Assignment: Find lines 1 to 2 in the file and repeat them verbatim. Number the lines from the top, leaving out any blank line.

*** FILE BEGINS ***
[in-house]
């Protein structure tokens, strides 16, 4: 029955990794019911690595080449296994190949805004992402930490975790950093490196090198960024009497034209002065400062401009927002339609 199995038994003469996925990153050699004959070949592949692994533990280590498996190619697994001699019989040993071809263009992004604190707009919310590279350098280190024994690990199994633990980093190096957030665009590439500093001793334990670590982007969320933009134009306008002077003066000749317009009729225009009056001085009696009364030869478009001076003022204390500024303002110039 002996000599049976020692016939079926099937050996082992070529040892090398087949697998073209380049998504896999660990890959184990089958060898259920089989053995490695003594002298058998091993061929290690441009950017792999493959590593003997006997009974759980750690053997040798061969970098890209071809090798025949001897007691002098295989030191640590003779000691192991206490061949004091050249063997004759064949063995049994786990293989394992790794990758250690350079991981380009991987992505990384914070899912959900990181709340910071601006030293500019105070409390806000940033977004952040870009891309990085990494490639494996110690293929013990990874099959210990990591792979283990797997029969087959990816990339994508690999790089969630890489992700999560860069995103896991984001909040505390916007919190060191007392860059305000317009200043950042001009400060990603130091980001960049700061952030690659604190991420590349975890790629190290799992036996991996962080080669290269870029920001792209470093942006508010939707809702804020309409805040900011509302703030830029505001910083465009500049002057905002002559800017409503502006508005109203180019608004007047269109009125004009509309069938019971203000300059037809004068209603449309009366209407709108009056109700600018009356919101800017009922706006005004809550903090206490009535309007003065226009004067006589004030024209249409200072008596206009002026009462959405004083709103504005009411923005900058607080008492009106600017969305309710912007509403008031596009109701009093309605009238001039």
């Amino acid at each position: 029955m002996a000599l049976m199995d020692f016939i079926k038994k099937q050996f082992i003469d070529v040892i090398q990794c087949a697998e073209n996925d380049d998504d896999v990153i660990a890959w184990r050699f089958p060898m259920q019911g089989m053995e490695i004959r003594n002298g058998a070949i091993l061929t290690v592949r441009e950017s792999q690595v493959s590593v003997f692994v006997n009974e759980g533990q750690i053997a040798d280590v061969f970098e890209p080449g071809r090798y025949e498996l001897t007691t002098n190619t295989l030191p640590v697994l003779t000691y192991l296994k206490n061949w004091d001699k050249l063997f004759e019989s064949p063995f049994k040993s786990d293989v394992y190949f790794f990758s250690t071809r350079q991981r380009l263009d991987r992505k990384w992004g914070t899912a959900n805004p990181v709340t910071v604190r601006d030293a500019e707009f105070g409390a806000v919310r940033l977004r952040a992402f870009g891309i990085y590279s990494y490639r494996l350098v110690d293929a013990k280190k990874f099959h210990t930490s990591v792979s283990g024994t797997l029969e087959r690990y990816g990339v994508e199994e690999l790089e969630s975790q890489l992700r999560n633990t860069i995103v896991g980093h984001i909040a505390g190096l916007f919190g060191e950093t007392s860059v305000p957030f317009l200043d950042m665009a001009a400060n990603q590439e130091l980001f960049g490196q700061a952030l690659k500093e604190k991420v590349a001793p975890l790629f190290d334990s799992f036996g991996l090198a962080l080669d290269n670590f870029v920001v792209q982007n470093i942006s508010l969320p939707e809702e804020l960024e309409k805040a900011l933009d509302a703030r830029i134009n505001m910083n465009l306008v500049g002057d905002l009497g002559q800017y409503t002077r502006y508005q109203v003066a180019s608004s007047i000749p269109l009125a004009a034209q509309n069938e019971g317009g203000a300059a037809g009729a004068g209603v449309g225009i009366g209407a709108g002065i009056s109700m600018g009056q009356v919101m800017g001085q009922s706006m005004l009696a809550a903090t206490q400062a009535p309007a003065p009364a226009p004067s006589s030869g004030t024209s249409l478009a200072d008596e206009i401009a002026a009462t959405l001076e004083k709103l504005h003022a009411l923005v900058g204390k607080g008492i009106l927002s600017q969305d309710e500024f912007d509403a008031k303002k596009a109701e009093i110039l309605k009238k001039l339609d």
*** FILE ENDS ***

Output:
[in-house]
């Protein structure tokens, strides 16, 4: 029955990794019911690595080449296994190949805004992402930490975790950093490196090198960024009497034209002065400062401009927002339609 199995038994003469996925990153050699004959070949592949692994533990280590498996190619697994001699019989040993071809263009992004604190707009919310590279350098280190024994690990199994633990980093190096957030665009590439500093001793334990670590982007969320933009134009306008002077003066000749317009009729225009009056001085009696009364030869478009001076003022204390500024303002110039 002996000599049976020692016939079926099937050996082992070529040892090398087949697998073209380049998504896999660990890959184990089958060898259920089989053995490695003594002298058998091993061929290690441009950017792999493959590593003997006997009974759980750690053997040798061969970098890209071809090798025949001897007691002098295989030191640590003779000691192991206490061949004091050249063997004759064949063995049994786990293989394992790794990758250690350079991981380009991987992505990384914070899912959900990181709340910071601006030293500019105070409390806000940033977004952040870009891309990085990494490639494996110690293929013990990874099959210990990591792979283990797997029969087959990816990339994508690999790089969630890489992700999560860069995103896991984001909040505390916007919190060191007392860059305000317009200043950042001009400060990603130091980001960049700061952030690659604190991420590349975890790629190290799992036996991996962080080669290269870029920001792209470093942006508010939707809702804020309409805040900011509302703030830029505001910083465009500049002057905002002559800017409503502006508005109203180019608004007047269109009125004009509309069938019971203000300059037809004068209603449309009366209407709108009056109700600018009356919101800017009922706006005004809550903090206490009535309007003065226009004067006589004030024209249409200072008596206009002026009462959405004083709103504005009411923005900058607080008492009106600017969305309710912007509403008031596009109701009093309605009238001039």